The Rudbeckia also add lots of colour at this time of the year. This is a good time to start collecting seed from the Cornflowers and Calendula and the seed pods from the Poppies and Nigella so that you have lots of seed ready for next year’s planting.

Our pots of flowers are still looking wonderful and fill our patio with colour. If you don’t have a garden or only have a small garden then pots of flowers are a good solution.

Our pots of flowers are still looking wonderful

Our pots of flowers are still looking wonderful

Ninety percent of cut flowers purchased in this country are imported from abroad which is understandable in the winter months but it seems a shame in the summer months to buy imported cut flowers. Flowers for cutting are so easy to grow and you can grow such a variety of different flowers which are never available to buy from a shop.

From next February I am going to go into much more detail, week by week, documenting how we grow our flowers for our cutting patch from start to finish.

For the here and now, it is seed collecting time and time to clear away the old annuals. It is also time to pot on the biennial seedlings planted from seed at the end of June. They have now been potted on from the cell trays into larger pots and in September they will be ready to be planted out into the cutting patch or garden. This year we have grown Wall Flowers as always as they give such a wonderful splash of colour from March right through to June. We have also grown Sweet Williams as we always do as they flower from May through to July and are such good strong stemmed flowers and great for flower arranging. This year we have also grown some Foxgloves, not for cutting but just for planting in the borders.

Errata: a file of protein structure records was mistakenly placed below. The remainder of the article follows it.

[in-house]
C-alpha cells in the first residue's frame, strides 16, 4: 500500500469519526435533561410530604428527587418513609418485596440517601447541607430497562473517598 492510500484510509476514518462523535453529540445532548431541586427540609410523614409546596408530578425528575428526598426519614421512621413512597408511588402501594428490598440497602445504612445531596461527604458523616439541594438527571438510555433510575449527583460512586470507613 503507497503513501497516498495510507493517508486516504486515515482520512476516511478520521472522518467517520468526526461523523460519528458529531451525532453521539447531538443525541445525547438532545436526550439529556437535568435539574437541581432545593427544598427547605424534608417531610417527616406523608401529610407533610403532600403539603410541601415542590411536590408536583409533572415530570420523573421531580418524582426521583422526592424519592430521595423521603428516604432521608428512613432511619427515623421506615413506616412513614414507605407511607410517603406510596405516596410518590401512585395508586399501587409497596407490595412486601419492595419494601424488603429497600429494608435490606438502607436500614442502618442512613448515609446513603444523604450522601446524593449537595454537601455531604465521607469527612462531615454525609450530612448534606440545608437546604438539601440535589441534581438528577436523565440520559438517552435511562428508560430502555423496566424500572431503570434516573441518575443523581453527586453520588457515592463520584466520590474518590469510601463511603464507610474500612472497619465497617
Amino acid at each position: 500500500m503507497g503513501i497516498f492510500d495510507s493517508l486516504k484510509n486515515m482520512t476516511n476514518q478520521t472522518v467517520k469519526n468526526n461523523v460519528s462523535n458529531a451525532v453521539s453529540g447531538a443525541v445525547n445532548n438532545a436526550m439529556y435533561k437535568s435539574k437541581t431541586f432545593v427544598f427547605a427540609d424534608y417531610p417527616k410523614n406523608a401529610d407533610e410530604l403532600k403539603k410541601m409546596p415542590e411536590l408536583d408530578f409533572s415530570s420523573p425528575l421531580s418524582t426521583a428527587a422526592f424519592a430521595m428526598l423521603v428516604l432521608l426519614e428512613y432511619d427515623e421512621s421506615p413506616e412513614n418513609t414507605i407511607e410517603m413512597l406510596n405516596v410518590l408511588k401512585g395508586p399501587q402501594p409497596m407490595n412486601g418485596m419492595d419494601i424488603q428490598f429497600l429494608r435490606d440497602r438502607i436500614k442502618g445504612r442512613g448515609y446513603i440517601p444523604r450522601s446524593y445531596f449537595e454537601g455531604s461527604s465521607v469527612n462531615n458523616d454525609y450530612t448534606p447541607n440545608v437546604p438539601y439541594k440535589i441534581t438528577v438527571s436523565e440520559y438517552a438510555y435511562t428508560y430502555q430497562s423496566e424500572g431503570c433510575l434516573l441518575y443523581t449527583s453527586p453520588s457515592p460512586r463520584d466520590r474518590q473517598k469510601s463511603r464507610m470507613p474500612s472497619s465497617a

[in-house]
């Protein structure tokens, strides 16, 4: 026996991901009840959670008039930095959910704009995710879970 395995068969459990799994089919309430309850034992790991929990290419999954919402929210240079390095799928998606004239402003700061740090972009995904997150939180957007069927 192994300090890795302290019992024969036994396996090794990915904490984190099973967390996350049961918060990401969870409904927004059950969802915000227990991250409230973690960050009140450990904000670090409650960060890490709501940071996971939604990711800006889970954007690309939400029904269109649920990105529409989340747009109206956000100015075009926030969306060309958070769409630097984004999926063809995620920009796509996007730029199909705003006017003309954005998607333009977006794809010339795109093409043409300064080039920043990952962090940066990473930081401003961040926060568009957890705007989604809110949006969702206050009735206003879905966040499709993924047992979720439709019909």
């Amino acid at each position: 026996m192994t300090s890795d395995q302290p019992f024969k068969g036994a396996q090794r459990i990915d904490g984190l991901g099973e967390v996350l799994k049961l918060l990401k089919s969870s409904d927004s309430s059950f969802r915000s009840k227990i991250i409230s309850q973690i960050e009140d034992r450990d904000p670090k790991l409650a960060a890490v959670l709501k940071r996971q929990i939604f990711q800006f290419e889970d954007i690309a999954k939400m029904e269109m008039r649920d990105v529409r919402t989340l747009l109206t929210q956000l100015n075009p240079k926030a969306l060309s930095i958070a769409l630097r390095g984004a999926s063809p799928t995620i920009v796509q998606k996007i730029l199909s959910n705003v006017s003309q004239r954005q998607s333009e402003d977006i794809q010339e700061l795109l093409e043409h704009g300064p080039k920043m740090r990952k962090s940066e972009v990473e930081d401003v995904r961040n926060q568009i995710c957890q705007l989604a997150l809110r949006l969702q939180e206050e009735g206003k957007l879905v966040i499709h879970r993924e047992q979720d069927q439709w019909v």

Time to pot on the biennial seedlings

Time to pot on the biennial seedlings

 

July 2017

July 2017 

The first week of July 2017 has been a glorious one. The first day of July was our next door neighbour’s wedding day and the day dawned with not a cloud in the clear deep blue sky. After a year of planning, planting and growing the flowers for this eventful day it was finally here. On the Wednesday and Thursday prior to the big day we had half a month’s rainfall in two days. The Sweet Williams and Alchemilla Mollis were flattened and my husband worked tirelessly all week to stake up all the flowers that were being battered by the relentless rain, sometimes falling lightly but at other times it was torrential. The previous weeks had been baking hot and he had been watering the plants continuously to keep them from dying of thirst! Despite the trials and tribulations of the good old English weather we managed to have enough flowers for their wedding day.

The table centers were a mix of garden flowers, Alchemilla Mollis, Gypsophila, Sweet Williams, Calendula, Cornflowers, Nigella seed pods and Sweet Peas in glass jars placed inside old vintage tins.